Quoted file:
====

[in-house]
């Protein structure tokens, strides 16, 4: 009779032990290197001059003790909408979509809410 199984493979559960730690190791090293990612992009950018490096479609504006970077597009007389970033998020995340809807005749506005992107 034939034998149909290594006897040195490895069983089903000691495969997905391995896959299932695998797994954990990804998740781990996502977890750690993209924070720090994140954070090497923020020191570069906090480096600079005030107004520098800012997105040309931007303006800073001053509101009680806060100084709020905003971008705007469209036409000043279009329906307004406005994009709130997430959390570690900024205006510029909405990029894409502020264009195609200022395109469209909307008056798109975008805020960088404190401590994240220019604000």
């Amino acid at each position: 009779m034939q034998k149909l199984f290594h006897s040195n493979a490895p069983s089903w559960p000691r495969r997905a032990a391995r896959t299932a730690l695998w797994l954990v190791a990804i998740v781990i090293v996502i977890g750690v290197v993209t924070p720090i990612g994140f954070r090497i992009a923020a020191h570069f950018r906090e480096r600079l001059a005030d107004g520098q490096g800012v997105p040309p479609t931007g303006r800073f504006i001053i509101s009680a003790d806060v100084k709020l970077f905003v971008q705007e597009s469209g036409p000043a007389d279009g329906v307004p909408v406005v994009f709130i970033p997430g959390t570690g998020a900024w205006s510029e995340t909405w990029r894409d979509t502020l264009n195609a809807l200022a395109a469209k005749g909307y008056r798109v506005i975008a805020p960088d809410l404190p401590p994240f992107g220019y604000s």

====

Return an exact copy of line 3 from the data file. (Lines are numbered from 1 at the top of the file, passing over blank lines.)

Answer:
């Amino acid at each position: 009779m034939q034998k149909l199984f290594h006897s040195n493979a490895p069983s089903w559960p000691r495969r997905a032990a391995r896959t299932a730690l695998w797994l954990v190791a990804i998740v781990i090293v996502i977890g750690v290197v993209t924070p720090i990612g994140f954070r090497i992009a923020a020191h570069f950018r906090e480096r600079l001059a005030d107004g520098q490096g800012v997105p040309p479609t931007g303006r800073f504006i001053i509101s009680a003790d806060v100084k709020l970077f905003v971008q705007e597009s469209g036409p000043a007389d279009g329906v307004p909408v406005v994009f709130i970033p997430g959390t570690g998020a900024w205006s510029e995340t909405w990029r894409d979509t502020l264009n195609a809807l200022a395109a469209k005749g909307y008056r798109v506005i975008a805020p960088d809410l404190p401590p994240f992107g220019y604000s």